“Haven’t met a mage that wasn’t.”

Skyla stared at her for too long. “Are you okay?”

“It’s Keenan you should be worried about.”

A blush colored the mage’s cheeks, and she followed Mara the rest of the way to Ndrek’s bar in silence.

Mara nodded to Ndrek than took a table in the back corner. She sprawled into the rearmost chair, keeping her back to the wall as she surveyed the bar. A few regulars were already there, and a steady trickle of customers was slowly filling the rest of the tables.

The floor was tacky from spilled ale, but the tables were clean enough and the chairs comfortable after a day toying with Knights. Mara would have had more fun if she didn’t know what the Knights would face on in the eastern provinces.

They were kids, most of them who hadn’t faced anything more threatening than a pack of wolves or a couple petty thieves. Nothing compared to the horrors beyond Tamryn’s borders. And it was beyond those traditional boards that most of those Knights would be stationed. And where they’d die.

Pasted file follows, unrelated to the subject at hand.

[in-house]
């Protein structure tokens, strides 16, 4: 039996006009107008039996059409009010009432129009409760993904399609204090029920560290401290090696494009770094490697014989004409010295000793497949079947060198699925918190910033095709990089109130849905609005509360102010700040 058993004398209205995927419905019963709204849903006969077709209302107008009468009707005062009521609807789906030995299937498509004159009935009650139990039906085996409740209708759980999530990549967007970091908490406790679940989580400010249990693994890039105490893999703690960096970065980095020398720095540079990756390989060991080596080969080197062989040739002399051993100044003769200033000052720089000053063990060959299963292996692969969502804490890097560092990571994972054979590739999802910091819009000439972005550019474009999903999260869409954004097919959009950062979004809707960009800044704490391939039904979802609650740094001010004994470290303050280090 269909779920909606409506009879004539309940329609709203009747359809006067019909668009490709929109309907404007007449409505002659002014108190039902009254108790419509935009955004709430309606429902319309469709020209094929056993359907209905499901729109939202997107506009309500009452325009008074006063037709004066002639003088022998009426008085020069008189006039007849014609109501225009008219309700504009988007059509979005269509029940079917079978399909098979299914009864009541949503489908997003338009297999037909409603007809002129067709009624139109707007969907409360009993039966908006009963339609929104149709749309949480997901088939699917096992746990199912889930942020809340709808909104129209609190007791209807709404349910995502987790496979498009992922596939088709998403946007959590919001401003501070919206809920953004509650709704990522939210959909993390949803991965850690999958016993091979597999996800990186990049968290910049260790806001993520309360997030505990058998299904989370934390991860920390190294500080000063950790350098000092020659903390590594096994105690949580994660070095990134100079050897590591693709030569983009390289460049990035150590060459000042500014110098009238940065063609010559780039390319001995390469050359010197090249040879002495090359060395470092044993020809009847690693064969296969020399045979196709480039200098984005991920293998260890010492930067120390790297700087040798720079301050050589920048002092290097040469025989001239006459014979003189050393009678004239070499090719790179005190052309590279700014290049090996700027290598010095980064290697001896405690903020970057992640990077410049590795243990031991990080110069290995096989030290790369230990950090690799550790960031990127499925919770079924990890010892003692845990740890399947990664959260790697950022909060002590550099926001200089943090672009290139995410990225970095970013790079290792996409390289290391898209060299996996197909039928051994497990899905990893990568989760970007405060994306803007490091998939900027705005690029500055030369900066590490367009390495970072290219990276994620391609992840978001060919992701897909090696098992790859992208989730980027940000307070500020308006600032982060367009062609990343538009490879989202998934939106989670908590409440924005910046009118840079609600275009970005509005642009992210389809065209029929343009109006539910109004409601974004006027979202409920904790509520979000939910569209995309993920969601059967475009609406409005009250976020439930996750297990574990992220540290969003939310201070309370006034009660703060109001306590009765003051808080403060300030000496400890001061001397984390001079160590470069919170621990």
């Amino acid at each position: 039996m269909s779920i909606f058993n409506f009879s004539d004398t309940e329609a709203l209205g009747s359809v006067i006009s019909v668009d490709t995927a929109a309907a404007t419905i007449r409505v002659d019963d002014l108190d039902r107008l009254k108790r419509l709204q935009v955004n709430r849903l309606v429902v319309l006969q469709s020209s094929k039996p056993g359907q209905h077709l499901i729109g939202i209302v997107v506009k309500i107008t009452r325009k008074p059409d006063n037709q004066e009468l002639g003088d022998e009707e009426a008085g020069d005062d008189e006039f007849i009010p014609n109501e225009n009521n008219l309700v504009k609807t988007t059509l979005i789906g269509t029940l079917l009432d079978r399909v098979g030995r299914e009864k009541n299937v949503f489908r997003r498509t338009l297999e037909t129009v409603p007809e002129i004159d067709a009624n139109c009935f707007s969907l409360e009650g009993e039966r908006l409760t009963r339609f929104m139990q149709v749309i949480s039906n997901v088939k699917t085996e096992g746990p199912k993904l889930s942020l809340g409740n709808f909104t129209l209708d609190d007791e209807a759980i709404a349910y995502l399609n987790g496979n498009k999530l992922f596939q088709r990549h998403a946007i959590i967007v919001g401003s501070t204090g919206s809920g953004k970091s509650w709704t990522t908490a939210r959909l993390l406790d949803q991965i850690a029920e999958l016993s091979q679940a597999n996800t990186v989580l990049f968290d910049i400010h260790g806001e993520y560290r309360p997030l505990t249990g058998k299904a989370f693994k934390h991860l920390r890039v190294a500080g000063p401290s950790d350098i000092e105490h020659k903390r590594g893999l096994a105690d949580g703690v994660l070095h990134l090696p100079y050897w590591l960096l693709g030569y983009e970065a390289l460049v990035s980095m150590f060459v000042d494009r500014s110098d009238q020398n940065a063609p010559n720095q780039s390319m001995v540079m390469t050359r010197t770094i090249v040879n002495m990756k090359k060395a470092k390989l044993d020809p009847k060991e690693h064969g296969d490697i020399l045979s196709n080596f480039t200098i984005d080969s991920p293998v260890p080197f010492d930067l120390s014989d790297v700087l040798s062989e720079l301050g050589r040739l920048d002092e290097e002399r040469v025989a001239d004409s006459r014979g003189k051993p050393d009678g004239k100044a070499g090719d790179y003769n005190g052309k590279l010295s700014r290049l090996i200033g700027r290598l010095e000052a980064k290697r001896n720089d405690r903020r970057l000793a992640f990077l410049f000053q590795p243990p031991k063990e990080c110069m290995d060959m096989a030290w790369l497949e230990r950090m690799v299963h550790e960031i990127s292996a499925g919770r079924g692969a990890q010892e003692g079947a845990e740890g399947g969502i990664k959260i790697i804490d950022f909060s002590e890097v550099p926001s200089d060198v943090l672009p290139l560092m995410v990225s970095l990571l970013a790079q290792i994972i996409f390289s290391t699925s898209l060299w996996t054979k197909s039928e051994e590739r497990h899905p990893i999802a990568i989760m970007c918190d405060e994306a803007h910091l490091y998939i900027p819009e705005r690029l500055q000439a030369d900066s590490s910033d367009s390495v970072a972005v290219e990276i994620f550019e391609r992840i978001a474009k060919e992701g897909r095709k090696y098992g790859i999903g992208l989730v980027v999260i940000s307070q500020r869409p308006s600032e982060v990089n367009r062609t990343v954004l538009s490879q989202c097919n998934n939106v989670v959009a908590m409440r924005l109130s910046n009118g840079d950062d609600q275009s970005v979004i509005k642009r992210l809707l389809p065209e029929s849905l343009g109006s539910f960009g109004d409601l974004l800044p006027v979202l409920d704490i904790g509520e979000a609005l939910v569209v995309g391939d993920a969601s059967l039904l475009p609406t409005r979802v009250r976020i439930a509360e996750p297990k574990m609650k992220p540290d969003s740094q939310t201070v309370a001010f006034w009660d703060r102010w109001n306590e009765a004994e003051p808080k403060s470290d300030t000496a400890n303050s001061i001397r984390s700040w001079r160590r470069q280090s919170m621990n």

She didn’t share that with Skyla.

Instead, Mara leaned back and listened to Skyla’s stories and anecdotes as she waited for Keenan to join them. He was a Knight. He wouldn’t go back on his word.

Ndrek stopped over and gave Skyla a grin that showed his perfect white teeth. “To what do I owe the pleasure of having one of the most promising students from the University of Arcane Arts in my humble establishment?”

Skyla blushed and mumbled something.

“Three hellfires,” Mara said. “Knight Keenan will be picking up the tab when he arrives.”

“I will have to charge him double to make up for having a Knight in my bar.”

“Or you could double his drink.”

Ndrek grinned, bowed, and disappeared back behind the bar.